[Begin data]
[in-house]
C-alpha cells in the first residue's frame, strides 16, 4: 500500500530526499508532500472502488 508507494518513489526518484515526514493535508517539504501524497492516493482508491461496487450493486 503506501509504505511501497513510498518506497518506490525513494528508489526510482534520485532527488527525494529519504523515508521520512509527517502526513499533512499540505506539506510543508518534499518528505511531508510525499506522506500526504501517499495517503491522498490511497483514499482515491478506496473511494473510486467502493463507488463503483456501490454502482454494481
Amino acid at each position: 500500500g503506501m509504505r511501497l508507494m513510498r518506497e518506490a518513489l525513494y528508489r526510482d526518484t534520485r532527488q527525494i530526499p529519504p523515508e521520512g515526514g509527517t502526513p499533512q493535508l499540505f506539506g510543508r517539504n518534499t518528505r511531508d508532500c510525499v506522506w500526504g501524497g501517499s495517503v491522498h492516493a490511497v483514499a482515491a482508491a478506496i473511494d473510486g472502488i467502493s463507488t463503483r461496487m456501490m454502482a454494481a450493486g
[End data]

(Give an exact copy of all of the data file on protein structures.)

[in-house]
C-alpha cells in the first residue's frame, strides 16, 4: 500500500530526499508532500472502488 508507494518513489526518484515526514493535508517539504501524497492516493482508491461496487450493486 503506501509504505511501497513510498518506497518506490525513494528508489526510482534520485532527488527525494529519504523515508521520512509527517502526513499533512499540505506539506510543508518534499518528505511531508510525499506522506500526504501517499495517503491522498490511497483514499482515491478506496473511494473510486467502493463507488463503483456501490454502482454494481
Amino acid at each position: 500500500g503506501m509504505r511501497l508507494m513510498r518506497e518506490a518513489l525513494y528508489r526510482d526518484t534520485r532527488q527525494i530526499p529519504p523515508e521520512g515526514g509527517t502526513p499533512q493535508l499540505f506539506g510543508r517539504n518534499t518528505r511531508d508532500c510525499v506522506w500526504g501524497g501517499s495517503v491522498h492516493a490511497v483514499a482515491a482508491a478506496i473511494d473510486g472502488i467502493s463507488t463503483r461496487m456501490m454502482a454494481a450493486g